nltk.translate.nist_score module

NIST score implementation.

nltk.translate.nist_score.sentence_nist(references, hypothesis, n=5)[source]

Calculate NIST score from George Doddington. 2002. “Automatic evaluation of machine translation quality using n-gram co-occurrence statistics.” Proceedings of HLT. Morgan Kaufmann Publishers Inc.

DARPA commissioned NIST to develop an MT evaluation facility based on the BLEU score. The official script used by NIST to compute BLEU and NIST score is The main differences are:

  • BLEU uses geometric mean of the ngram overlaps, NIST uses arithmetic mean.

  • NIST has a different brevity penalty

  • NIST score from has a self-contained tokenizer

Note: The includes a smoothing function for BLEU score that is NOT

used in the NIST score computation.

>>> hypothesis1 = ['It', 'is', 'a', 'guide', 'to', 'action', 'which',
...               'ensures', 'that', 'the', 'military', 'always',
...               'obeys', 'the', 'commands', 'of', 'the', 'party']
>>> hypothesis2 = ['It', 'is', 'to', 'insure', 'the', 'troops',
...               'forever', 'hearing', 'the', 'activity', 'guidebook',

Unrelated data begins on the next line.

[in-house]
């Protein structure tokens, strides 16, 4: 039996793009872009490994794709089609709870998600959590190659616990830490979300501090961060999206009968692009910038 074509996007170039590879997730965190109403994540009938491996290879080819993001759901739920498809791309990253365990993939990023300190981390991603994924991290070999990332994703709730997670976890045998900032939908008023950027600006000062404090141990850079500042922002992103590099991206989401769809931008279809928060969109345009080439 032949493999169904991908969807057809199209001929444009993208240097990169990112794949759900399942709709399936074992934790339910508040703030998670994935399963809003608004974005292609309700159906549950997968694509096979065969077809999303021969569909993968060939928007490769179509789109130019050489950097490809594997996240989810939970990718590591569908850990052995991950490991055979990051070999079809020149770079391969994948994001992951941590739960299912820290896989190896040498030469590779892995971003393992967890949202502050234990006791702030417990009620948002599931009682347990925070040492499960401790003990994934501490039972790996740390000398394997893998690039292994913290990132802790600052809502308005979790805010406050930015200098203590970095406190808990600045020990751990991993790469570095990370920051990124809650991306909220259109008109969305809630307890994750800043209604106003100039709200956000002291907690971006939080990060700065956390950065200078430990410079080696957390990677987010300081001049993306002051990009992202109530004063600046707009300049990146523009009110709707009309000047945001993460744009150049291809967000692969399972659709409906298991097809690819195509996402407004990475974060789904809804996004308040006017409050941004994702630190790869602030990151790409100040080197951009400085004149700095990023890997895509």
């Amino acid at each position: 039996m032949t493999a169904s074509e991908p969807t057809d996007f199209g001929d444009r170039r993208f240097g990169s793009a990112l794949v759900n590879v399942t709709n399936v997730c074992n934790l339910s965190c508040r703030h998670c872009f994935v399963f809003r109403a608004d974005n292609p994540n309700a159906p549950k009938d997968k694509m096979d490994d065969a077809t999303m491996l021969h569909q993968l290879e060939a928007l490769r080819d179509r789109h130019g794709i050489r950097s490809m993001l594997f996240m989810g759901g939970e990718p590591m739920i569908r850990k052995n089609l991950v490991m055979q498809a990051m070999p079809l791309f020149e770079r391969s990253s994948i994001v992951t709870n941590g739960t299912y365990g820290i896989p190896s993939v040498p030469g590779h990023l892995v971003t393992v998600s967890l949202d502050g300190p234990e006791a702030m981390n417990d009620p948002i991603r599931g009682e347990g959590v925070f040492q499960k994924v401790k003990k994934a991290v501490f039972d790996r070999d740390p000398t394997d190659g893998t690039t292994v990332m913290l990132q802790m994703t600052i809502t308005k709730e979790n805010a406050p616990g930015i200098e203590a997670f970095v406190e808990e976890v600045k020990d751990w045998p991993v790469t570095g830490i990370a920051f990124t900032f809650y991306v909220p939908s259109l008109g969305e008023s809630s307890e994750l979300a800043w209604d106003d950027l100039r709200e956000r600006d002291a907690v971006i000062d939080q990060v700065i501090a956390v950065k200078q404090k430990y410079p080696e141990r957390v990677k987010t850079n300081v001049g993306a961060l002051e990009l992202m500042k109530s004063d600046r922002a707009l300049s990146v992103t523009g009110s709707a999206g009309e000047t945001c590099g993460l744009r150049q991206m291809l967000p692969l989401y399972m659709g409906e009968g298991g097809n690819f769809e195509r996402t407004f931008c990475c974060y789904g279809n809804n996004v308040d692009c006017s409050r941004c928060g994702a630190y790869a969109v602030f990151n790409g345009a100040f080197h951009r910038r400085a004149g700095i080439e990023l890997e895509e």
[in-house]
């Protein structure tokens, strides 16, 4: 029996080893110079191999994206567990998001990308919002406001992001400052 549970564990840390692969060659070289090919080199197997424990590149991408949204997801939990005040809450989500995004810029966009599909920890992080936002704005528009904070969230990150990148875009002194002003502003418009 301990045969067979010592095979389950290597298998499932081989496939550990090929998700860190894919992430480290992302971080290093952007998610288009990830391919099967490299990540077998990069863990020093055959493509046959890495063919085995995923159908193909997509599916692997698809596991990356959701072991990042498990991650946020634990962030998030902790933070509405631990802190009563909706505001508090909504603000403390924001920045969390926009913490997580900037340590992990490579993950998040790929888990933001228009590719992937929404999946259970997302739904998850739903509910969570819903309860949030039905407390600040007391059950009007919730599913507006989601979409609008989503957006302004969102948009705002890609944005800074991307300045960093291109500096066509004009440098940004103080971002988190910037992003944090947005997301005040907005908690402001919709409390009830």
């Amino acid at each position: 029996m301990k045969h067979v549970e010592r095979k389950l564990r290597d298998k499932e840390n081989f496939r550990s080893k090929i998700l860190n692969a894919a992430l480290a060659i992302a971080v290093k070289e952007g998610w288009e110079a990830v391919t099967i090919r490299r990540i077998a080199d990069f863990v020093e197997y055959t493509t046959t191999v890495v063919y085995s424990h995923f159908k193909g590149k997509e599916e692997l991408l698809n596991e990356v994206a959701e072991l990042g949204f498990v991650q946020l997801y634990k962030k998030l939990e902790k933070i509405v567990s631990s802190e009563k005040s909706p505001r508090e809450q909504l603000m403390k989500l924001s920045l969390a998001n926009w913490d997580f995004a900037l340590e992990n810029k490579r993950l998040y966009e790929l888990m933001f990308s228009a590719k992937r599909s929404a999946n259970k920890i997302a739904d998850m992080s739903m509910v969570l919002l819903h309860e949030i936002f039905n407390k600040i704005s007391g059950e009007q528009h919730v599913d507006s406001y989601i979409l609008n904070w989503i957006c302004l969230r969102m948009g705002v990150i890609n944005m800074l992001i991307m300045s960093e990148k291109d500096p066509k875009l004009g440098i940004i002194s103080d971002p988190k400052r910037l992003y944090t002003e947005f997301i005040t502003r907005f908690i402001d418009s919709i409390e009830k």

...               'that', 'party', 'direct']
>>> reference1 = ['It', 'is', 'a', 'guide', 'to', 'action', 'that',
...               'ensures', 'that', 'the', 'military', 'will', 'forever',
...               'heed', 'Party', 'commands']
>>> reference2 = ['It', 'is', 'the', 'guiding', 'principle', 'which',
...               'guarantees', 'the', 'military', 'forces', 'always',
...               'being', 'under', 'the', 'command', 'of', 'the',
...               'Party']
>>> reference3 = ['It', 'is', 'the', 'practical', 'guide', 'for', 'the',
...               'army', 'always', 'to', 'heed', 'the', 'directions',
...               'of', 'the', 'party']
>>> sentence_nist([reference1, reference2, reference3], hypothesis1) 
>>> sentence_nist([reference1, reference2, reference3], hypothesis2) 
  • references (list(list(str))) – reference sentences

  • hypothesis (list(str)) – a hypothesis sentence

  • n (int) – highest n-gram order

nltk.translate.nist_score.corpus_nist(list_of_references, hypotheses, n=5)[source]

Calculate a single corpus-level NIST score (aka. system-level BLEU) for all the hypotheses and their respective references.

  • references (list(list(list(str)))) – a corpus of lists of reference sentences, w.r.t. hypotheses

  • hypotheses (list(list(str))) – a list of hypothesis sentences

  • n (int) – highest n-gram order

nltk.translate.nist_score.nist_length_penalty(ref_len, hyp_len)[source]

Calculates the NIST length penalty, from Eq. 3 in Doddington (2002)

penalty = exp( beta * log( min( len(hyp)/len(ref) , 1.0 )))


beta is chosen to make the brevity penalty factor = 0.5 when the no. of words in the system output (hyp) is 2/3 of the average no. of words in the reference translation (ref)

The NIST penalty is different from BLEU’s such that it minimize the impact of the score of small variations in the length of a translation. See Fig. 4 in Doddington (2002)